Neverland

Posted on 09. Jun, 2013 by in Neverland

IMG_3694 Lonely Wyoming

Last week I snuck back up to Neverland to finish off a great project I had previously put effort into. Exploration and development continue to play a key role in my own development as a climber, and it’s those facets I have put most of my focus into when I have time to climb. Adventure goes hand in hand with development, and Wyoming is the perfect place to play that out. I appreciate the peace and quiet of Neverland and the stark and beautiful scenery north of Laramie. The gnarled dead trees sharply punctuate the endless ocean of sage and the old weathered world sits exposed to the elements. The rock here is wonderful and the springtime scenery sublime. We saw any number of elk, antelope and deer roaming the verdant plain.

IMG_3687

Thankfully, while Colorado warmed up and the masses descended upon RMNP, Mt. Evans and Guanella Pass, we found not only quiet and solitude, but good unclimbed projects to test ourselves against. I was lucky enough to catch some good conditions last Saturday, and dispatch with a new line shown to me by Davin Bagdonas.
The bullet hard face is littered with crimps, and I figured out no less then 4 different sequences to climb up. I finally settled on the most efficient one after typically going back and forth, and there and back again. Often I battle my impatience, and although conditions in the morning were reasonable, I kept telling myself to wait until evening when I was almost certain the wind would pick up and the temperatures would drop. But almost isn’t good enough and the forecast called for a warming trend. Conditions were good enough to climb it as is and I threw myself at the problem, spurned on by the efforts of Kristin Kirkland and Justin Jaeger. I finally layed it to rest calling it The Arkenstone V11.
IMG_3859The Arkenstone V11 FA

I feel psyched to finally put up a good problem at Neverland and motivated to put effort into many of the projects I’ve been shown in the area.

IMG_3847Wyoming
It was another great day, and it seems for the motivated and willing boulderer there is no shortage of new rock to climb on. Wyoming is a vast and rocky state, and I would encourage all who are interested in visiting to take the time to explore for themselves! Again, Davin Bagdonas has spearheaded the development here and he seems amenable to tours for motivated climbers. Davin has put an enormous amount of time into searching for a developing these areas, and if you see him, thank him for his efforts!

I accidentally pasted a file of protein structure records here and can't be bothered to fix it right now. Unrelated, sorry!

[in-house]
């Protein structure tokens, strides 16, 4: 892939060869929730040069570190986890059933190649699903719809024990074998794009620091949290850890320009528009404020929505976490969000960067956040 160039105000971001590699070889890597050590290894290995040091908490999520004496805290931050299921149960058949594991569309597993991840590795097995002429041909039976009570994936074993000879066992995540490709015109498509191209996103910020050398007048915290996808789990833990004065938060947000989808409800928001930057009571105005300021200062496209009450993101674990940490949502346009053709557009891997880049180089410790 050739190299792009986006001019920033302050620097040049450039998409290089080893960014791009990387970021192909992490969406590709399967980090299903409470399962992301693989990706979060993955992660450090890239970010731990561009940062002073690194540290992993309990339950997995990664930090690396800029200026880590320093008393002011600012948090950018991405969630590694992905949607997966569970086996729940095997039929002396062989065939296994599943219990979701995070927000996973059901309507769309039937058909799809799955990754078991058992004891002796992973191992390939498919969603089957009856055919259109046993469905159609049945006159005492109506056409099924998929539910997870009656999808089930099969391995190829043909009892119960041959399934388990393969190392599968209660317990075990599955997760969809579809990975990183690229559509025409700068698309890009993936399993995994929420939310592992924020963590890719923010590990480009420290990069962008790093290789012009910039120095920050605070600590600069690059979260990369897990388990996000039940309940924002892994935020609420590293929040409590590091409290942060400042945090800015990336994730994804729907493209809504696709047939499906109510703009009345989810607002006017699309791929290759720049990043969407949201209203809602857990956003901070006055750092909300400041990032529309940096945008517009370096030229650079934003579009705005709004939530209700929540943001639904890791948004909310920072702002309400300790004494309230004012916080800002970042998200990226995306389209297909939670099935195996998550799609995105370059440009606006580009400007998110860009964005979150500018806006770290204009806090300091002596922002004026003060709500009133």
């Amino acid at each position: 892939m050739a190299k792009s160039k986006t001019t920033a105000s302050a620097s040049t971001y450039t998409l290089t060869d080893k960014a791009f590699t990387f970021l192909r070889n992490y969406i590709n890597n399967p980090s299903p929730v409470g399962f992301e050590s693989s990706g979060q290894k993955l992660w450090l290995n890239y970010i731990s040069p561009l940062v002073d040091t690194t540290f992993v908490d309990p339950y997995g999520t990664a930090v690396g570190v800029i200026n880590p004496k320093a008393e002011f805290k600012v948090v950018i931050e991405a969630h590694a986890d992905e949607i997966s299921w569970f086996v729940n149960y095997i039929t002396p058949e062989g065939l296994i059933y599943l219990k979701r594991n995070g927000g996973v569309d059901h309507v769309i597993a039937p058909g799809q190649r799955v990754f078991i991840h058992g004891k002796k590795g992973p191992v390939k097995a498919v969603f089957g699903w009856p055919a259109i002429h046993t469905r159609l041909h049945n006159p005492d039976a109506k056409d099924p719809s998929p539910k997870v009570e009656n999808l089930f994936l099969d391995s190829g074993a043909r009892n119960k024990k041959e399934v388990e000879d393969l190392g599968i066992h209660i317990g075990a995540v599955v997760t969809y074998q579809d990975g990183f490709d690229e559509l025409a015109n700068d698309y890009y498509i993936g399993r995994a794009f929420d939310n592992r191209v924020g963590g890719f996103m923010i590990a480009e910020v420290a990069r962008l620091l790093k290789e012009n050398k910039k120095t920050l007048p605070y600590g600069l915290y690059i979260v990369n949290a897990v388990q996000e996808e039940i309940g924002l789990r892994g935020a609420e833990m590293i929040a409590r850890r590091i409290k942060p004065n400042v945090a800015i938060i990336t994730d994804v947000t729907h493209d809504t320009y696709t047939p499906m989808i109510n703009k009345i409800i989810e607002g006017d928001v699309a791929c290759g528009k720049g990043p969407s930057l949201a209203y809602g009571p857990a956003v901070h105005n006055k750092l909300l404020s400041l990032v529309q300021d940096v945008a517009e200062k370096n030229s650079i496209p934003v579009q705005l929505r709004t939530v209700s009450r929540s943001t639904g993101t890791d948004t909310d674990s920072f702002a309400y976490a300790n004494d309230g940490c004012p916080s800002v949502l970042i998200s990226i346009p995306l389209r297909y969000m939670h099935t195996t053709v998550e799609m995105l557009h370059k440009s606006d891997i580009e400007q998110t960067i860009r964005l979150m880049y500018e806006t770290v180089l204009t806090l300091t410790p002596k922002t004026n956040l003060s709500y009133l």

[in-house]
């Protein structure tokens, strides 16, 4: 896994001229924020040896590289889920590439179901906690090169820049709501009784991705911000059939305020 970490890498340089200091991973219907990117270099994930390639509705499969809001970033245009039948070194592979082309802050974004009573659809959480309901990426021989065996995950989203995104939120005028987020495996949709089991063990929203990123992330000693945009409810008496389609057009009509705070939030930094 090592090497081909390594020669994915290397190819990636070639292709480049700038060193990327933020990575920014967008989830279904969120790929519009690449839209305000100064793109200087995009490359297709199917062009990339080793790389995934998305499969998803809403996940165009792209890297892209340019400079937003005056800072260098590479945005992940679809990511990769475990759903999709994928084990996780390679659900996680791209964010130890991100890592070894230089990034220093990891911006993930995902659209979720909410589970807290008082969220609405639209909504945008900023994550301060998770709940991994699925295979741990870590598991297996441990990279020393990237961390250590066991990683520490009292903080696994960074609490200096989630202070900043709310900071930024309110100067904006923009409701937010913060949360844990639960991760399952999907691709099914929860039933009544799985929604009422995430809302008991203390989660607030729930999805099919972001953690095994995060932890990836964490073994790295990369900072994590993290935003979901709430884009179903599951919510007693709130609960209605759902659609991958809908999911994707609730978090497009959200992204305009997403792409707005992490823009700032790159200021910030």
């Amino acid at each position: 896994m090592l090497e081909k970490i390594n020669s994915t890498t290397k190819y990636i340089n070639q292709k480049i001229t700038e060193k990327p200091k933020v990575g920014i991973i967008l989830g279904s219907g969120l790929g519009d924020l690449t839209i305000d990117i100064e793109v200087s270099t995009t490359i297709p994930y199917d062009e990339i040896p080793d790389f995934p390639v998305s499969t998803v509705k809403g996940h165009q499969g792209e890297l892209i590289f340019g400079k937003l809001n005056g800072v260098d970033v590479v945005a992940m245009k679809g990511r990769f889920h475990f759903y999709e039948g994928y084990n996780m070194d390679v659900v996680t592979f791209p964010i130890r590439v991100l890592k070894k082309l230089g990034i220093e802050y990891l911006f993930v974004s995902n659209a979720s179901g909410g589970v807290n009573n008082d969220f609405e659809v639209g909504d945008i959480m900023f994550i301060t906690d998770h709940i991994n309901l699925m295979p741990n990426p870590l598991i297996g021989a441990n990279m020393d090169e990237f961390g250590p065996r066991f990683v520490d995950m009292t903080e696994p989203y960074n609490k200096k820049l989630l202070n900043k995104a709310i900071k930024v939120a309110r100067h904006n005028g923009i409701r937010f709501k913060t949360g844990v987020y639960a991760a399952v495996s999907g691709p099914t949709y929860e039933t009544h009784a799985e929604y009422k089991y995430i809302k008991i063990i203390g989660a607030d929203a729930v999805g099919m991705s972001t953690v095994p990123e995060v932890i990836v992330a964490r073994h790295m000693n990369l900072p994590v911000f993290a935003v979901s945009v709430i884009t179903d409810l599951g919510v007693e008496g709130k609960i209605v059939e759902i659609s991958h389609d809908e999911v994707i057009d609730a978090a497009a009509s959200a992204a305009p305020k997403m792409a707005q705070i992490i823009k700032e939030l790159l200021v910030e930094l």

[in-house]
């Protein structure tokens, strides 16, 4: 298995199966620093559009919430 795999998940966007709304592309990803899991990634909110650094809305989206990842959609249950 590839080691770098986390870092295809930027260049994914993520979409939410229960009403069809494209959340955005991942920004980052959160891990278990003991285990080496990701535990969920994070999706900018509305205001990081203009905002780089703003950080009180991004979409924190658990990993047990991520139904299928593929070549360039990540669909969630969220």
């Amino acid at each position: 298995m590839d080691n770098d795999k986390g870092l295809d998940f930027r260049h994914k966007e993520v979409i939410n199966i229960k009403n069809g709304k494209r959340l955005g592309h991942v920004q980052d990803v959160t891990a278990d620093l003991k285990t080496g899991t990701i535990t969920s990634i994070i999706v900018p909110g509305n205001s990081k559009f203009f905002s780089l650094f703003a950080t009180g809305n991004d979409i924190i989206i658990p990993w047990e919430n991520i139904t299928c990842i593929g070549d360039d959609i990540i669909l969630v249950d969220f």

Afterwards I left for home for a few days before heading off to Climb So Ill, for some route setting.

6 Responses to “Neverland”

  1. Tarose

    09. Jun, 2013

    Crazy in the ocean extension project. Amazing, go see it if you haven’t already.

  2. B3

    09. Jun, 2013

    Tim, that’s a good one. I thought the undercling thing next to it was better. But both are worthy!

  3. Davin

    10. Jun, 2013

    And the lonely a-frame project in the cave up hill, the La Prue reminder.

    Great contribution with The Arkenstone! Thanks for making the trip.

  4. JW

    14. Jun, 2013

    spurn: to reject with disdain. (awesome climbing partners)

    layed: eggs.

    nice pics, but bring an editor.

  5. B3

    14. Jun, 2013

    Sorry JW

  6. Jabroni

    16. Jun, 2013

    I agree with JW.

    Few little tips:
    * the past tense of spit is spat for the entire english-speaking world bar America. I *spat* on that garbage grammar, not spit on it (bar rednecks). I *spat* on America’s poor grasp of past tense, some time ago – hence that i spat and didn’t spit. Then I became nauseated by the increasing use of nauseous. The King’s English is being brutalised.

    * I led it. I lead it. Only one of those depicts past tense, and it’s not ‘lead’. I will lead it. I led it, in the past. !! I LED IT.

    * spurned: My poor English was spurned by those who have a reasonably facile understanding of the King’s English. But it was spurred on by those who understand English and physics.

    In short, it’s a shame Shakespeare came up with 90,000 words only to have 89,999 of them be eaten up by poor grammar.

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